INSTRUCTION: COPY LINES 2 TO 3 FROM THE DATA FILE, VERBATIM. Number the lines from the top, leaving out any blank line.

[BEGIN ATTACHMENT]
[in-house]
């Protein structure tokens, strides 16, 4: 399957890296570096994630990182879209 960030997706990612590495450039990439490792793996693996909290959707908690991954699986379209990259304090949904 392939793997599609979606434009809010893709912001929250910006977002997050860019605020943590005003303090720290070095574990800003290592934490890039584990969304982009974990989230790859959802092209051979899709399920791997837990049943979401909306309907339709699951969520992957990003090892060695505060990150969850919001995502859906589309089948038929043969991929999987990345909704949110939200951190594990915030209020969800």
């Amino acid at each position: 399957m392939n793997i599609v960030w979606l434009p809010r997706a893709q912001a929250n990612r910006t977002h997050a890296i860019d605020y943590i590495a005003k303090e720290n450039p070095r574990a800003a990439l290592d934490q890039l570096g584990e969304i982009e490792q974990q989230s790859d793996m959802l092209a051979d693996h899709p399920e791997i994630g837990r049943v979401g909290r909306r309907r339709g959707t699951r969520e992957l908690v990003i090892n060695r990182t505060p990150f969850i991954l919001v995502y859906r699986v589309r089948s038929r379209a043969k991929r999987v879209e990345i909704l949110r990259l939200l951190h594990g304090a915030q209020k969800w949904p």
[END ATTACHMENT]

């Protein structure tokens, strides 16, 4: 399957890296570096994630990182879209 960030997706990612590495450039990439490792793996693996909290959707908690991954699986379209990259304090949904 392939793997599609979606434009809010893709912001929250910006977002997050860019605020943590005003303090720290070095574990800003290592934490890039584990969304982009974990989230790859959802092209051979899709399920791997837990049943979401909306309907339709699951969520992957990003090892060695505060990150969850919001995502859906589309089948038929043969991929999987990345909704949110939200951190594990915030209020969800």
């Amino acid at each position: 399957m392939n793997i599609v960030w979606l434009p809010r997706a893709q912001a929250n990612r910006t977002h997050a890296i860019d605020y943590i590495a005003k303090e720290n450039p070095r574990a800003a990439l290592d934490q890039l570096g584990e969304i982009e490792q974990q989230s790859d793996m959802l092209a051979d693996h899709p399920e791997i994630g837990r049943v979401g909290r909306r309907r339709g959707t699951r969520e992957l908690v990003i090892n060695r990182t505060p990150f969850i991954l919001v995502y859906r699986v589309r089948s038929r379209a043969k991929r999987v879209e990345i909704l949110r990259l939200l951190h594990g304090a915030q209020k969800w949904p």